Chinese or Japanese sartorial origins, the kimono for me remains one phat item and I do not stand alone here. Take Cristóbal Balenciaga — one designer toujours on the prowl for that perfect sleeve and in doing so embracing many a complicated seam — took some due duende from the vestment as well. And what’s more, he in 1955 launched that other wide-sleeved classic aka the tunic: Long, narrow, yet flexible — based on the 600 B.C. Persian original: The caftan.
From light caftans to heavy clambakes
Vogue legend has it that Diana Vreeland once described the both voluminous and heavily printed caftan as “fashionable for the beautiful people.” From the 1960s onwards, most people have tended to associate this tried and tested, but not always trending, garment with Saint Tropez – i.e. blitz beaches and Brigitte bikinis. (Pull a Rachel Zoe and throw on some heavy jewelry to take it from AM beach to PM bash.) Lest we forget, a pearl for all you history buffs out there, it was Paul Poiret, showered with silk compliments for his Empire dress in 1907, who in the earliest 20th century declared war on women’s corsets, which he replaced with supple brassieres and overall looser fits — including the caftan. “Compared with the corseted beauties of the Belle Epoque, the Poiret woman appeared outrageously agile,” quote the-Alaia-of-fashion-history Charlotte Seeling. Flimsy detail: Jeanne Paquin in 1906 actually came out with the Empire dress. Paquin also preceded Poiret with her kimono-inspired coat design. Ever-phat, indeed.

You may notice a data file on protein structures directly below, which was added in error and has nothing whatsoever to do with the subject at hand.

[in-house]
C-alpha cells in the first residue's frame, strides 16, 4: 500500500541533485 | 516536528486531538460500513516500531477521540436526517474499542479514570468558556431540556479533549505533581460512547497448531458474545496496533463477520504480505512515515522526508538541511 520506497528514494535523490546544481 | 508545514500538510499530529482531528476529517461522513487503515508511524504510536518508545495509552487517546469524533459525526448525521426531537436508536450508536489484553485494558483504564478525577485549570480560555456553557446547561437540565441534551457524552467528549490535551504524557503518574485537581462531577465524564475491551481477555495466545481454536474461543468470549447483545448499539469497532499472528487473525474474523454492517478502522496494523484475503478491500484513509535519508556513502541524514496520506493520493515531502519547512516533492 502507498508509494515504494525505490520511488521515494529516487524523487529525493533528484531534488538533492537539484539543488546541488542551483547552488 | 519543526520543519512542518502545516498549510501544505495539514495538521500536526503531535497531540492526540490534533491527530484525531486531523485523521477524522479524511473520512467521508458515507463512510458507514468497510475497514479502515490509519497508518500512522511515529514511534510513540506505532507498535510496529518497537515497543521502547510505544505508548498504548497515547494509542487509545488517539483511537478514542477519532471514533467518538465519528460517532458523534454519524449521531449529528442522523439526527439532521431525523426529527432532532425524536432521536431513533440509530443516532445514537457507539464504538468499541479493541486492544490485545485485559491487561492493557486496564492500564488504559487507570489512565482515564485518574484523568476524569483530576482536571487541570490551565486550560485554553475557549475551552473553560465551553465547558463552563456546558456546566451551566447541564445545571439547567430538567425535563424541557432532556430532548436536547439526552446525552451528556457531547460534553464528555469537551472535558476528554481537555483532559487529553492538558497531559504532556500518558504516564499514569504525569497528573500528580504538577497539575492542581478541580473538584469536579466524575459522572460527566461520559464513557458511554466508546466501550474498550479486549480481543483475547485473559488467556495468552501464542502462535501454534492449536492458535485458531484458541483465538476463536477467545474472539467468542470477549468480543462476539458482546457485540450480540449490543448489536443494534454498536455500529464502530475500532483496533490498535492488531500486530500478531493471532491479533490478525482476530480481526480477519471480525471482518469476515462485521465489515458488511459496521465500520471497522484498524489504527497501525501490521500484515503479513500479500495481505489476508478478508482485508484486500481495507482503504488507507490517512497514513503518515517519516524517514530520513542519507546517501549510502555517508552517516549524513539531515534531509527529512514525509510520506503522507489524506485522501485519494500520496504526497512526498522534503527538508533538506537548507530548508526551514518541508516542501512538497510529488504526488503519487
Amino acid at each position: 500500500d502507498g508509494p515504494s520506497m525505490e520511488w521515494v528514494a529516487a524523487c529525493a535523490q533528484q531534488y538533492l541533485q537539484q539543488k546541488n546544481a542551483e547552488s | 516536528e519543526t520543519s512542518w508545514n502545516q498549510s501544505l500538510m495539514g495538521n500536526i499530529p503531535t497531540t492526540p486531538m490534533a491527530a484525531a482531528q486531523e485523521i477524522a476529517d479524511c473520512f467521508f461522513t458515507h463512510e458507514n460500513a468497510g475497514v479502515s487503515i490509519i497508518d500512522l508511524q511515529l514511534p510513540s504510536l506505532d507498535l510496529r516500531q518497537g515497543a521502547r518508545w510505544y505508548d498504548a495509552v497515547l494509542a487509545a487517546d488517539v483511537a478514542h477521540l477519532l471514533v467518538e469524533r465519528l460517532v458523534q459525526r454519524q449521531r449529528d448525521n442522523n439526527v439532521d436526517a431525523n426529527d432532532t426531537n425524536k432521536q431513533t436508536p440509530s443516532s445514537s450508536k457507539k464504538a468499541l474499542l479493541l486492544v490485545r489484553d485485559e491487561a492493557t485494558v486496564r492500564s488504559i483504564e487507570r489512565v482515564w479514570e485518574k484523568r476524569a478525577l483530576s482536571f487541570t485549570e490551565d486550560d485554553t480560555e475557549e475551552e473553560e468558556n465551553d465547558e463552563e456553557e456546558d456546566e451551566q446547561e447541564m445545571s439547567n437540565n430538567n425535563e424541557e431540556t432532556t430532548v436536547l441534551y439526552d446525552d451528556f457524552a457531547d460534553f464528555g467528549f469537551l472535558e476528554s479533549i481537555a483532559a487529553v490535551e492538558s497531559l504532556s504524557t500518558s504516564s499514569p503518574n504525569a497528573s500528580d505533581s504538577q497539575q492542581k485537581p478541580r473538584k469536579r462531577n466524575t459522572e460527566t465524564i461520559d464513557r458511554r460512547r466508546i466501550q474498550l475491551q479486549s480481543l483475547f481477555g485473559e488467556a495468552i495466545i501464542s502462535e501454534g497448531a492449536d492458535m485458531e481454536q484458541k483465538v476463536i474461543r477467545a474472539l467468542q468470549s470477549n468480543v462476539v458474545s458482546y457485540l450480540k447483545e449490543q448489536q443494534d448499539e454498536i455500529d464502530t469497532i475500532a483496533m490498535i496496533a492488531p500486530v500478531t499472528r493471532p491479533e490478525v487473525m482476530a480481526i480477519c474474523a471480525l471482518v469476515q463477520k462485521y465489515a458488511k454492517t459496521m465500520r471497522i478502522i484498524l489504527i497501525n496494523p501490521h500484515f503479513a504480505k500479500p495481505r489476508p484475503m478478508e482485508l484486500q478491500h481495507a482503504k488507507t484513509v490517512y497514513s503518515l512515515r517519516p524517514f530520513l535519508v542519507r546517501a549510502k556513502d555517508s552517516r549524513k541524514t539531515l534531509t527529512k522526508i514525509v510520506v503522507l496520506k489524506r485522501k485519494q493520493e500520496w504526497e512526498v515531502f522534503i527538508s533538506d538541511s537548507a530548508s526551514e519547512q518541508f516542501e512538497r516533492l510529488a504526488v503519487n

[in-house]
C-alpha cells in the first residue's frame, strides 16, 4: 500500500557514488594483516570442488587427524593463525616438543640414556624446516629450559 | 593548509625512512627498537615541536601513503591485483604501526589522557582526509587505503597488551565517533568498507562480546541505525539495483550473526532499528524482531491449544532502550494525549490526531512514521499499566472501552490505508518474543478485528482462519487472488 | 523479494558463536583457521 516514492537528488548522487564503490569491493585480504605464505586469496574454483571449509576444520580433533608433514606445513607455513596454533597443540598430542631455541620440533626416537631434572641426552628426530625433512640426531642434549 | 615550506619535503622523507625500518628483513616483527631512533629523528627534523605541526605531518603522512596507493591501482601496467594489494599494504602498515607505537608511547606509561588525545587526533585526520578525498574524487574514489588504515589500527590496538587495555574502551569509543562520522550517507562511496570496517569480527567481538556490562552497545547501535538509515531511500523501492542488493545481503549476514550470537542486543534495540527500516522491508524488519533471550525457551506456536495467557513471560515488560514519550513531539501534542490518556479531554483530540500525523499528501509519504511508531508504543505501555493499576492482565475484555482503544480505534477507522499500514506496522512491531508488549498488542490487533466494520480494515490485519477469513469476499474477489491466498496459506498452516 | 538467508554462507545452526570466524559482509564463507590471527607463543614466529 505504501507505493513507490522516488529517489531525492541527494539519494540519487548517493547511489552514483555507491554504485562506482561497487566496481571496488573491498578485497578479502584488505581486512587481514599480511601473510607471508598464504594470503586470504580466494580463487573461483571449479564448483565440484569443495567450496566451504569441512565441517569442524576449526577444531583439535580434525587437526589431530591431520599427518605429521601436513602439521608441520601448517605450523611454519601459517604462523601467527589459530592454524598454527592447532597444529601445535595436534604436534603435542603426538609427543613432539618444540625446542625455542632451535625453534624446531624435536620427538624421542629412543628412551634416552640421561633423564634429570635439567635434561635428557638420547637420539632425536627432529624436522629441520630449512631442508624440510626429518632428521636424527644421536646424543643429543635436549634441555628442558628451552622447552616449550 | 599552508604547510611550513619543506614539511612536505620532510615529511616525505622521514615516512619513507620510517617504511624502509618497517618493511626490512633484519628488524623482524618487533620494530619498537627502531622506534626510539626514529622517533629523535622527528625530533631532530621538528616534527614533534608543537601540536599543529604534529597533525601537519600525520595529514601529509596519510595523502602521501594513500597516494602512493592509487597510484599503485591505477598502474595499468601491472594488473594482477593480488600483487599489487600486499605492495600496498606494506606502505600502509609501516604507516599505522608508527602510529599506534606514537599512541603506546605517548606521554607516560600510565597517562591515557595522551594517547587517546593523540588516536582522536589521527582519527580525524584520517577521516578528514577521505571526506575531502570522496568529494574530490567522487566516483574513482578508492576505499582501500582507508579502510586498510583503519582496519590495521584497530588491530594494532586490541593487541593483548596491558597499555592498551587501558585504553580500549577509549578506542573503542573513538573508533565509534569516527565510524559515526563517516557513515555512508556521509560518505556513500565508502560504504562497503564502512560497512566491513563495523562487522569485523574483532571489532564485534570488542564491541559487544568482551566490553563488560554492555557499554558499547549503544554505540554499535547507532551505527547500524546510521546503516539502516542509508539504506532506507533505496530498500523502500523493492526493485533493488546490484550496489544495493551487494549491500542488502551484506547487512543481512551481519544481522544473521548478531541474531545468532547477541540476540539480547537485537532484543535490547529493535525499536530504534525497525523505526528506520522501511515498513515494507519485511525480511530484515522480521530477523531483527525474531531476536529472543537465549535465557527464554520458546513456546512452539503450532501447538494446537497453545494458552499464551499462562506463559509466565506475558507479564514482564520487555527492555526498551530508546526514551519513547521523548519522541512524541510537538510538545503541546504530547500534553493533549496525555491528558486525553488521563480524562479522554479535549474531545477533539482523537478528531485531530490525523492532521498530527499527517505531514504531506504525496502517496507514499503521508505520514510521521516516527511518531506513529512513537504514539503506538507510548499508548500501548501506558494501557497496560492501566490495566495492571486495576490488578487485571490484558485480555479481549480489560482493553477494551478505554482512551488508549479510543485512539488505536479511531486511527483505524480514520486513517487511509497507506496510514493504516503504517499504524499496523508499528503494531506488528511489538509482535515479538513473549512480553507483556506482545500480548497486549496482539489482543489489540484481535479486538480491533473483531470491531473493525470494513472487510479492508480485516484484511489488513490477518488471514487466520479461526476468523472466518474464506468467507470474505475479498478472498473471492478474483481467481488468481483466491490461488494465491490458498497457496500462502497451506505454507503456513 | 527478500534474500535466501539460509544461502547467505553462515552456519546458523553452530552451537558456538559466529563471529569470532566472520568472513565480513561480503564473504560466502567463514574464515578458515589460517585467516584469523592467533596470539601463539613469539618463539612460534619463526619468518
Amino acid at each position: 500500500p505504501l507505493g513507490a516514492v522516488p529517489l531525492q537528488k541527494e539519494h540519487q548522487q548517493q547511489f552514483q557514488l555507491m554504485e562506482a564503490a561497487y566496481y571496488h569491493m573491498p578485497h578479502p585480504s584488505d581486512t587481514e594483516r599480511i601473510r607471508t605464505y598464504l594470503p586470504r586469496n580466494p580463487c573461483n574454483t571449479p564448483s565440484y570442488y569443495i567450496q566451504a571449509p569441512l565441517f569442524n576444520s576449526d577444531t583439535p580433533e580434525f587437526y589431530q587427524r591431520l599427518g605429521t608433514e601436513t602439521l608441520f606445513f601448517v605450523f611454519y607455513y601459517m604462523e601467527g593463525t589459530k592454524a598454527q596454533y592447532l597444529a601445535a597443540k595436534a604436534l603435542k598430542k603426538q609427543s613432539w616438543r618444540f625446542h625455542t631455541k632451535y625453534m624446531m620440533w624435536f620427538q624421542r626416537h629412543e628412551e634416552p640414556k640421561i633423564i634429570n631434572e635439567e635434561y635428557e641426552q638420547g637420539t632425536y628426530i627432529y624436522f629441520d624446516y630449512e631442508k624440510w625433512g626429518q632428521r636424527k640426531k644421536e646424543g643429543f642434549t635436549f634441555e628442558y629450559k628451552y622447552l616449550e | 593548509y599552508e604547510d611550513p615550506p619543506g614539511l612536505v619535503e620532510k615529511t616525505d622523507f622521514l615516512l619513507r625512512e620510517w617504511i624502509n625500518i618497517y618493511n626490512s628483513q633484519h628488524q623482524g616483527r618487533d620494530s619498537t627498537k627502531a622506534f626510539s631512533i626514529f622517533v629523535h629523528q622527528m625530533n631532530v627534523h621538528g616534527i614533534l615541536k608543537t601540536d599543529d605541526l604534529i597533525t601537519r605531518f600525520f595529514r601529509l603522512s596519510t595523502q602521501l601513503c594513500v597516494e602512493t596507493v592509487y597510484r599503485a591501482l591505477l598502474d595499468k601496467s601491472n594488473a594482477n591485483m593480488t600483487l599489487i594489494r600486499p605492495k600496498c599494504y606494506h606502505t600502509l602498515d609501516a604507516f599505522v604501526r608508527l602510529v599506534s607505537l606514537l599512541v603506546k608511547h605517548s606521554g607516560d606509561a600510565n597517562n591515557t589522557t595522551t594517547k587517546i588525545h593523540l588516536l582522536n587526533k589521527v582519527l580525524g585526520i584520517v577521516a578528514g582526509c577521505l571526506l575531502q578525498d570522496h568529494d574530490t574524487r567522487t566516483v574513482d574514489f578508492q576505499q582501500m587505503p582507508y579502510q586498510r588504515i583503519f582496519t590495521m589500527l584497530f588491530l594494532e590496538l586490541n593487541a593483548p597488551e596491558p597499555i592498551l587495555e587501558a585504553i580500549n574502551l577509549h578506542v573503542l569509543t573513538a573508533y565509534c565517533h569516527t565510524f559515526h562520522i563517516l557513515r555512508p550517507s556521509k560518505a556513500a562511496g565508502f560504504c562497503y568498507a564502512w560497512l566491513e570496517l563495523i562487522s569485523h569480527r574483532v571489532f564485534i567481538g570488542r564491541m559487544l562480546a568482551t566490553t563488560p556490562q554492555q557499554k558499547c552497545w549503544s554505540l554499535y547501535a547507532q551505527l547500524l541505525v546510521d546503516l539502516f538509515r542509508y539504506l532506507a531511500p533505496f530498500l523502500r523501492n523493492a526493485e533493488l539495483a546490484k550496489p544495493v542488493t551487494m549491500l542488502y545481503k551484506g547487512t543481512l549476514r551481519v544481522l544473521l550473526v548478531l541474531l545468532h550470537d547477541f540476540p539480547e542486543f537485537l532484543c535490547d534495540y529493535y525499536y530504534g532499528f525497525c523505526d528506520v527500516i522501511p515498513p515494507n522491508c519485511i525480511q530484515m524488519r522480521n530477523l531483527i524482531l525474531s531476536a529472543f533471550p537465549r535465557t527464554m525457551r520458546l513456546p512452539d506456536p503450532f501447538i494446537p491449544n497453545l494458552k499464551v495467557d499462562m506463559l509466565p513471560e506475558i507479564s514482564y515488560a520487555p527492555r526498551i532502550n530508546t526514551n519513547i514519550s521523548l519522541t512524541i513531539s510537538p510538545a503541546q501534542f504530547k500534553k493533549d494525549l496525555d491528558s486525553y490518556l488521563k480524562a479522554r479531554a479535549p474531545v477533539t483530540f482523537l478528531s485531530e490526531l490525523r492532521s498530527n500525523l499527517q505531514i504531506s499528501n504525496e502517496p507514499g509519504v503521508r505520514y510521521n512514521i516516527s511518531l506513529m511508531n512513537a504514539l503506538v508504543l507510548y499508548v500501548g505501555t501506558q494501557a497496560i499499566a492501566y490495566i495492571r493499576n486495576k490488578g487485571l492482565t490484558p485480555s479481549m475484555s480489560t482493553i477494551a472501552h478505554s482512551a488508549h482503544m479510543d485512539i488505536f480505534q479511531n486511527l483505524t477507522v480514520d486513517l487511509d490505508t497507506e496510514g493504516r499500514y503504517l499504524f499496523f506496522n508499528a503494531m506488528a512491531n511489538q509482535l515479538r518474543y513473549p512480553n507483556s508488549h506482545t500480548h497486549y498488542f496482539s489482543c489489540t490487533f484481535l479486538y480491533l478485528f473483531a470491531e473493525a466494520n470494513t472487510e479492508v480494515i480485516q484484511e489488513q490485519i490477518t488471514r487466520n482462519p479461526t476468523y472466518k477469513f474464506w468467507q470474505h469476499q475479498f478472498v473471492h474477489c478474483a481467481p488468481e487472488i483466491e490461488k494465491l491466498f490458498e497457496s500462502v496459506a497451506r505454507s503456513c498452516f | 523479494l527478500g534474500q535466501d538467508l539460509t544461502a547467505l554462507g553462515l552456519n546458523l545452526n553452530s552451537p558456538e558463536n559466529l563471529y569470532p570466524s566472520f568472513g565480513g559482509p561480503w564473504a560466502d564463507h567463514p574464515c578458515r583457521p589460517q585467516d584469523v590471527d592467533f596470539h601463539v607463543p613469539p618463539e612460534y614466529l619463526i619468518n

Fastforward to 2016, a caftan-collective Bubble Mood summer ahead, and we see Parisian Shanghai veteran (after one decade of Shanghai residence that term applies) Gurdjian. After working as a buyer and sourcing manager for various French brands plus meeting and marrying her creative go-to/steady rock/sturdy handyman/Baldwin husband Lucas on the side, she discovered a whole new world (how very Aladdin and whatshername), i.e. that of fashion production, manufacturing, sample-making, etc. She was fascinated, inspired and the notion of setting up shop (as in “her own brand”) slowly entered the mind. Lucas came to her aid and created the whole universe and visual identity of Bubble Mood from scratch. The couple liked the idea of developing a brand that does not play by the industry rules, produces something unique, keeps customers on their toes and supports creative input to the wiggins’. “We don’t follow trends, we follow our own inspiration, we re-invent ourselves to share not only clothes with you, but entire stories,” Gurdjian explains, “This path to ‘succeeding’ may feature a few more roadblocks than expected, but I definitely want to try and follow our original philosophy so that it can take on its full meaning.” This thinking combined with an anti-standardization of the fashion industry sentiment as well as the affinity for working with true craftsmen and northern Thai tribal skills are what makes Bubble Mood one hot fashion heavy clambake. We’re in on it.